Abstract

An extensive reservoir management program in a hydrocarbon miscible flood has allowed the reservoir team to stay abreast of reservoir performance and to influence ultimate recovery of oil.

A key component of this program, operated by Canadian Hunter Exploration Ltd. at the Brassey miscible flood in British Columbia, included the downhole manufacture of tritiated methane as part of an innovative tracer injection program. Other technical elements in the reservoir management program include frequent pressure surveys, volume monitoring, and compositional analysis.

Teamwork between geologists, reservoir engineers, production/facilities engineers, and field operations staff was absolutely essential to the success of the program.

Introduction

The reservoir management program at Brassey has enabled the business unit reservoir team to evaluate performance and influence ultimate recovery of oil from the miscible flood. The program was implemented by field operator Canadian Hunter Exploration Ltd., with the assistance of its partner, BP Exploration Inc. and affiliate BP Research. The program included depletion design using full-field black oil and later compositional modelling; a regular, frequent data collection and monitoring program; and feedback of results to field operations staff and to the reservoir simulation team.

Key objectives in managing the field arc to maintain pressure above the minimum miscibility pressure, and to balance flood fronts in each pattern to minimize breatkthrough gas production. Technical elements in the reservoir management program include an innovative tracer program which involved the first downhole manufacture of tritiated methane, frequent pressure surveys, voidage monitoring, and compositional analysis.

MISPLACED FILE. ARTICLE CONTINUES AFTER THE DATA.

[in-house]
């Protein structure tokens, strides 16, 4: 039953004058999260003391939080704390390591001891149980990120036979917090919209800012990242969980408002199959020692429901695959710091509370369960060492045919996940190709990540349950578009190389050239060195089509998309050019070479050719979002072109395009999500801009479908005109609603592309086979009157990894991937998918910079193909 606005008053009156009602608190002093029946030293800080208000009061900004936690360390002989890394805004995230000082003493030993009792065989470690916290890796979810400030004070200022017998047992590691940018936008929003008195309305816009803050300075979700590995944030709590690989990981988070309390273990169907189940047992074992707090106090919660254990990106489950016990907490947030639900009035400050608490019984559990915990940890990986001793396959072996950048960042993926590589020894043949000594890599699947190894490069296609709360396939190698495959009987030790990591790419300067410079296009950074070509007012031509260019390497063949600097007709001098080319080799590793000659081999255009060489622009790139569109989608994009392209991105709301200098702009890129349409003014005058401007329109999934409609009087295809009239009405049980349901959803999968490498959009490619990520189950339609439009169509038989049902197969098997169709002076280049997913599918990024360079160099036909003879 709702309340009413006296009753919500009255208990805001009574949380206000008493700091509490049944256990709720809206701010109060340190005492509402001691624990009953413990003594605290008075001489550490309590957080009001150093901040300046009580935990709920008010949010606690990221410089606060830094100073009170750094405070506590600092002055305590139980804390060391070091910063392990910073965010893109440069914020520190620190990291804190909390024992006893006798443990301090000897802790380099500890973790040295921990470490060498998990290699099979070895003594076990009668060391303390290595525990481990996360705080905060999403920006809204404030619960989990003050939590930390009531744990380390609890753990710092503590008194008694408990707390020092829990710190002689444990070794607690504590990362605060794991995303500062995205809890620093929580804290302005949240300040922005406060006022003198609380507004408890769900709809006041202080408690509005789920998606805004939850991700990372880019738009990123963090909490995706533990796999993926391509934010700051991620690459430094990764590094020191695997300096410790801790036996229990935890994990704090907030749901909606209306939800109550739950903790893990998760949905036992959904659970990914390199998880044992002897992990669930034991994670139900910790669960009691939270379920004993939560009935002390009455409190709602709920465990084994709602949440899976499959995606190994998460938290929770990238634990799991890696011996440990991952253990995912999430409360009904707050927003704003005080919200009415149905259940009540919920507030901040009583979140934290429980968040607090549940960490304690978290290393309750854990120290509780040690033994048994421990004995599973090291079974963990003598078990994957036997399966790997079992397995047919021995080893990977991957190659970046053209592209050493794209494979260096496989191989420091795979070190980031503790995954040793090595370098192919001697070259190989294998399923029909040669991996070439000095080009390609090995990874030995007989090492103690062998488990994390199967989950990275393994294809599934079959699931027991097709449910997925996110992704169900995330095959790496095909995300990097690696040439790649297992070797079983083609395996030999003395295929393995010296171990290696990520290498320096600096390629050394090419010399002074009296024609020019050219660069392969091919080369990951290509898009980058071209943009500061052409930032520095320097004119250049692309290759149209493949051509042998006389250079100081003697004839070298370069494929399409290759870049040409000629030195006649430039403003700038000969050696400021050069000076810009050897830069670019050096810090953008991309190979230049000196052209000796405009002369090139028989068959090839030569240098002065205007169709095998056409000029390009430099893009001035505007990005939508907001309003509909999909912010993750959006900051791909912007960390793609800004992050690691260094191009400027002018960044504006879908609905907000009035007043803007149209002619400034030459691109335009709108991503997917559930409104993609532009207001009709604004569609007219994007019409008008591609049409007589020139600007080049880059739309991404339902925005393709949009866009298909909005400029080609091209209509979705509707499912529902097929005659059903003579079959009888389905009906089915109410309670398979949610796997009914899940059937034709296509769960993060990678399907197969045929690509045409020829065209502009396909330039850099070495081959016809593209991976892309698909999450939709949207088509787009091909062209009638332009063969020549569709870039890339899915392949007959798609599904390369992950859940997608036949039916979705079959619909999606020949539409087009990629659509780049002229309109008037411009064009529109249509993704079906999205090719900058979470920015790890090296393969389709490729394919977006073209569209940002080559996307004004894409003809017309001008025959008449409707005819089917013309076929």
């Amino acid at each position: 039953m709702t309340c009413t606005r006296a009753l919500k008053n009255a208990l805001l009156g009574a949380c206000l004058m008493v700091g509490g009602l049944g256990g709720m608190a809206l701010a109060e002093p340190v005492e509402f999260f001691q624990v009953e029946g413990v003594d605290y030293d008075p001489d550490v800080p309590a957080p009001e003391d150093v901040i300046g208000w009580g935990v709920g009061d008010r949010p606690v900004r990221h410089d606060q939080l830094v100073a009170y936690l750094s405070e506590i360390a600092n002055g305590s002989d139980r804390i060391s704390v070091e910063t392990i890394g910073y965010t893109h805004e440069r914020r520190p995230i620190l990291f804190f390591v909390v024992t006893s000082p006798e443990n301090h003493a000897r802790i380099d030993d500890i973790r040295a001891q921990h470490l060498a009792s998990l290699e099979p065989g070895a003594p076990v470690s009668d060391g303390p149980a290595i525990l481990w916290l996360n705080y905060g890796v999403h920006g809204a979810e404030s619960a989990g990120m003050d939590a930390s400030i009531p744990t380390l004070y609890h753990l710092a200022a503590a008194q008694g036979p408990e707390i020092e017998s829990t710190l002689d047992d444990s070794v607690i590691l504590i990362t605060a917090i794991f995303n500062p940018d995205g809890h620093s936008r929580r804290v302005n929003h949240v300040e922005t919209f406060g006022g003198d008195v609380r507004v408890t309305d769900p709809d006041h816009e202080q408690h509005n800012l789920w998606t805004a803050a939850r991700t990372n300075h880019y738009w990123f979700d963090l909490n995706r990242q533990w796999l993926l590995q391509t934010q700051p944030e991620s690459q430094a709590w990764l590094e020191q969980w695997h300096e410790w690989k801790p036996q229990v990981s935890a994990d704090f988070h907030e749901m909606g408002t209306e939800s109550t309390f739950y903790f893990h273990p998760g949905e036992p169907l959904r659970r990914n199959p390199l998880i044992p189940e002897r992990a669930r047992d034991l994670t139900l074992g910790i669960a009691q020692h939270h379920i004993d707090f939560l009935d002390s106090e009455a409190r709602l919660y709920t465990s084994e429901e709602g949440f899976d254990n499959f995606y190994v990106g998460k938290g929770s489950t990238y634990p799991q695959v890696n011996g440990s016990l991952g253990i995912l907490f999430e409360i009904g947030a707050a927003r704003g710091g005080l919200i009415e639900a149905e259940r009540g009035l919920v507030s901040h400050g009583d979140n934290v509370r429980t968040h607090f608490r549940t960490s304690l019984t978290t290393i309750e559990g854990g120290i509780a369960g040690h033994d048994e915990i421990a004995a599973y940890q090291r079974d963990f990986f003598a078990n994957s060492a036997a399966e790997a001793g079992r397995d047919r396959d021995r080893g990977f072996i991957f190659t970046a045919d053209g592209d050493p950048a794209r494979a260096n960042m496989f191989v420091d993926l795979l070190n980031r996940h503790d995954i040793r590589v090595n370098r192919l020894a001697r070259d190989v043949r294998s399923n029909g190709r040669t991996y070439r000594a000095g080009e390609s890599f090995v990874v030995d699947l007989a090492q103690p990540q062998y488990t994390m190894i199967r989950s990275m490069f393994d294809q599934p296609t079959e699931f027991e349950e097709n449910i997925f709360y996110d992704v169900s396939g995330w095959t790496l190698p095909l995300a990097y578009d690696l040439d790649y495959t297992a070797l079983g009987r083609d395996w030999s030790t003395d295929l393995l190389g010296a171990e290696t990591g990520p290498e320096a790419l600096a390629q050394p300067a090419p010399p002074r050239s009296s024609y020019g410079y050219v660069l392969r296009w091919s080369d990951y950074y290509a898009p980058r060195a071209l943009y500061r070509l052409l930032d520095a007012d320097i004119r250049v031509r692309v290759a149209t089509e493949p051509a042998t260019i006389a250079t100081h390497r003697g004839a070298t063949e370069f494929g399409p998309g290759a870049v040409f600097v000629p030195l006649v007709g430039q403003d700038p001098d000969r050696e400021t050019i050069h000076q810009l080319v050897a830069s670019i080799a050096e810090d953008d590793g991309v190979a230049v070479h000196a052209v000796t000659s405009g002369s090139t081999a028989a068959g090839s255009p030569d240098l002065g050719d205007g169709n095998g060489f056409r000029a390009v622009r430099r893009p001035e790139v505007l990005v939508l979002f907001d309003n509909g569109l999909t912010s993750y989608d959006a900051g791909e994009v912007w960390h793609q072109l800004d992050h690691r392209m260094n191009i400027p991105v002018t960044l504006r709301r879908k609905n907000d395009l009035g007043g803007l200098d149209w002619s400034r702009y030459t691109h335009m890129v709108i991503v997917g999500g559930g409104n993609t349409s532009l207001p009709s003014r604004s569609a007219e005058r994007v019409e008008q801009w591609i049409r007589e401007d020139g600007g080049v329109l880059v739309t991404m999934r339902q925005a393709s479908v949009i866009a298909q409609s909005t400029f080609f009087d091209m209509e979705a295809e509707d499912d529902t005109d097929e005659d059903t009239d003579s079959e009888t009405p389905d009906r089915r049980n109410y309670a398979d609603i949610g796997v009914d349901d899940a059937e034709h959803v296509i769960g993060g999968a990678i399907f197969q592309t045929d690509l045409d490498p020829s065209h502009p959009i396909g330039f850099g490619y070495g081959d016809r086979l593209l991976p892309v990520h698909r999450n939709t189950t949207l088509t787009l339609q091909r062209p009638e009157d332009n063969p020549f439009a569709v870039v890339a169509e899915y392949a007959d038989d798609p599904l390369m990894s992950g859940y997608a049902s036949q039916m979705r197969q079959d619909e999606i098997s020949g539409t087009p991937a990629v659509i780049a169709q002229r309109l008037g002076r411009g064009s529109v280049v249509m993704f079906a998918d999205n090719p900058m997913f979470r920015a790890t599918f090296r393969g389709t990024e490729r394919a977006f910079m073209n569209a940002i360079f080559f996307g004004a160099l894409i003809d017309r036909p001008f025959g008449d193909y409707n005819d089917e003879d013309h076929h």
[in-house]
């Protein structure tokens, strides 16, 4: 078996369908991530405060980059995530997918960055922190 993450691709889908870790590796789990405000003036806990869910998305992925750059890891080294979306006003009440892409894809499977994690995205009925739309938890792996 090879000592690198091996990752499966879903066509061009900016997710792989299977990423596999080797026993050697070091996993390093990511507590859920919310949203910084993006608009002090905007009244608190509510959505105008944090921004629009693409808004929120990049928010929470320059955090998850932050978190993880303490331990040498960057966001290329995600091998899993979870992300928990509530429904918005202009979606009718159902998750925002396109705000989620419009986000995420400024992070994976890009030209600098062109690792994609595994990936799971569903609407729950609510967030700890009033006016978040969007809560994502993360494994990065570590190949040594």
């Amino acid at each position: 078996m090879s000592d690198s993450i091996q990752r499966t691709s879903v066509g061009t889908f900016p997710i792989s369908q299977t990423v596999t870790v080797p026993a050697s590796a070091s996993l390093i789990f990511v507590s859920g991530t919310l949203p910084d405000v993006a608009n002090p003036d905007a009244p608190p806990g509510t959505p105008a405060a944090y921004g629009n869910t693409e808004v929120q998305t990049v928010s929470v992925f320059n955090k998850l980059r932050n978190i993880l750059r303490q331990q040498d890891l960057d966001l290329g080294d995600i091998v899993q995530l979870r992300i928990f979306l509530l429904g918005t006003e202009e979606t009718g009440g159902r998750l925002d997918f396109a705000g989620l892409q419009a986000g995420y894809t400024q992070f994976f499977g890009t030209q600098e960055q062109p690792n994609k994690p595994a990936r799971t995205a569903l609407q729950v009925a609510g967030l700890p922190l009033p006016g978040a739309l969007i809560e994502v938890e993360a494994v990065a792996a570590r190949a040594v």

The need for a tracer program was identified early in the design of the five-spot pattern gas miscible flood in order to determine the source of gas breakthrough. Tritiated methane (CH3T), krypton-95 (Kr-85), and sulphur hexafluoride (SF6) were selected as tracers of choice in the five-pattern flooded area. Other tracers considered were halocarbons Freon-11, Freon-12, Freon-13B1 and Freon-114. A potential problem with radiolytic decomposition of tritiated methane led to development of an on-site, downhole manufacturing method.

Tracer results to date have made it possible to identify the origin of breakthrough gas at several producing locations. This gas breakthrough has been counteracted by making adjustments to offset well production rates and by injection reallocation. Tritium and krypton have been detected at several wells, verifying the efficacy of the injection scheme. Sulphur hexafluoride has not yet been detected. Using the results of the surveillance program, an effective history match is being constructed for a full-field compositional model, and the information gleaned from the tracer results in particular has added considerable confidence to the accuracy of the match.

Reservoir Description

The Brassey field, located in northeast British Columbia, Canada (Figure 1), produces oil from the Artex member of the Triassic Charlie Lake formation. The Artex lies at a depth of 10,000 feea, forming a stratigraphic trap with average net pay thickness of 10 feet, with porosities averaging 16 percent, water saturation of less than 2 percent and permeability of 152 md.

The reservoir sand is interpreted to be an aeolian-deposited sand encased in an evaporitic platform sequence'. lateral sand pinchout forms an effective reservoir seal and renders the Brassey field a closed system. The sand is predominately quartz with minor amounts of chert, feldspar, sulfate and dolomite grains.

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